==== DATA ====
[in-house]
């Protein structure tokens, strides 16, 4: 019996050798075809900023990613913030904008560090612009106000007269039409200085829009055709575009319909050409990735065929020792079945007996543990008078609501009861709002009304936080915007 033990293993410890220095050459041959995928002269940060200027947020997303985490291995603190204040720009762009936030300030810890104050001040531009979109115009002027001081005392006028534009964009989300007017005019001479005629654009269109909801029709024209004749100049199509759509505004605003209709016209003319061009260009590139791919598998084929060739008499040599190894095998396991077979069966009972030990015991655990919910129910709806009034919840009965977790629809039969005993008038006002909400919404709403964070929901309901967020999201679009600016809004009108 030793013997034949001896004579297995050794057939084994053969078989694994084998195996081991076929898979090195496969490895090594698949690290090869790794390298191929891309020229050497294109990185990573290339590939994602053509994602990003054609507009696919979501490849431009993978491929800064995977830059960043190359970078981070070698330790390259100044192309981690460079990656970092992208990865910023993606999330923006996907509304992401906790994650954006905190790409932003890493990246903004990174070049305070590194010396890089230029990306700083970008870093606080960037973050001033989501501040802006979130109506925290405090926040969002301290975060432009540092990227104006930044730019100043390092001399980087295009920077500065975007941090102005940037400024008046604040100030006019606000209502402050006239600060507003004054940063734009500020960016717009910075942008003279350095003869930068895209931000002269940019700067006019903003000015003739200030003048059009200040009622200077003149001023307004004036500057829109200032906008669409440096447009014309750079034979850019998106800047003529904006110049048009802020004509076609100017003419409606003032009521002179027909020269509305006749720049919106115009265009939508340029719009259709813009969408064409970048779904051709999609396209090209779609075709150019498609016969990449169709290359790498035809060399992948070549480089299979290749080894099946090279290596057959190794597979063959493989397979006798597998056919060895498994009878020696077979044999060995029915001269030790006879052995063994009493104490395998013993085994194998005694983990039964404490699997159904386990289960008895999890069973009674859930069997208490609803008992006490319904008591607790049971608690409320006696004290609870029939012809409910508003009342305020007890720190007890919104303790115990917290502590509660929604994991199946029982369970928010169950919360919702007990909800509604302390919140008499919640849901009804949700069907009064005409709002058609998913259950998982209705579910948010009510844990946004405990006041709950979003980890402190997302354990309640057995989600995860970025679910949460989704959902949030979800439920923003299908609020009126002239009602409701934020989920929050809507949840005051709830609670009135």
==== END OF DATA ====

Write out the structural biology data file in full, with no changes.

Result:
[in-house]
């Protein structure tokens, strides 16, 4: 019996050798075809900023990613913030904008560090612009106000007269039409200085829009055709575009319909050409990735065929020792079945007996543990008078609501009861709002009304936080915007 033990293993410890220095050459041959995928002269940060200027947020997303985490291995603190204040720009762009936030300030810890104050001040531009979109115009002027001081005392006028534009964009989300007017005019001479005629654009269109909801029709024209004749100049199509759509505004605003209709016209003319061009260009590139791919598998084929060739008499040599190894095998396991077979069966009972030990015991655990919910129910709806009034919840009965977790629809039969005993008038006002909400919404709403964070929901309901967020999201679009600016809004009108 030793013997034949001896004579297995050794057939084994053969078989694994084998195996081991076929898979090195496969490895090594698949690290090869790794390298191929891309020229050497294109990185990573290339590939994602053509994602990003054609507009696919979501490849431009993978491929800064995977830059960043190359970078981070070698330790390259100044192309981690460079990656970092992208990865910023993606999330923006996907509304992401906790994650954006905190790409932003890493990246903004990174070049305070590194010396890089230029990306700083970008870093606080960037973050001033989501501040802006979130109506925290405090926040969002301290975060432009540092990227104006930044730019100043390092001399980087295009920077500065975007941090102005940037400024008046604040100030006019606000209502402050006239600060507003004054940063734009500020960016717009910075942008003279350095003869930068895209931000002269940019700067006019903003000015003739200030003048059009200040009622200077003149001023307004004036500057829109200032906008669409440096447009014309750079034979850019998106800047003529904006110049048009802020004509076609100017003419409606003032009521002179027909020269509305006749720049919106115009265009939508340029719009259709813009969408064409970048779904051709999609396209090209779609075709150019498609016969990449169709290359790498035809060399992948070549480089299979290749080894099946090279290596057959190794597979063959493989397979006798597998056919060895498994009878020696077979044999060995029915001269030790006879052995063994009493104490395998013993085994194998005694983990039964404490699997159904386990289960008895999890069973009674859930069997208490609803008992006490319904008591607790049971608690409320006696004290609870029939012809409910508003009342305020007890720190007890919104303790115990917290502590509660929604994991199946029982369970928010169950919360919702007990909800509604302390919140008499919640849901009804949700069907009064005409709002058609998913259950998982209705579910948010009510844990946004405990006041709950979003980890402190997302354990309640057995989600995860970025679910949460989704959902949030979800439920923003299908609020009126002239009602409701934020989920929050809507949840005051709830609670009135």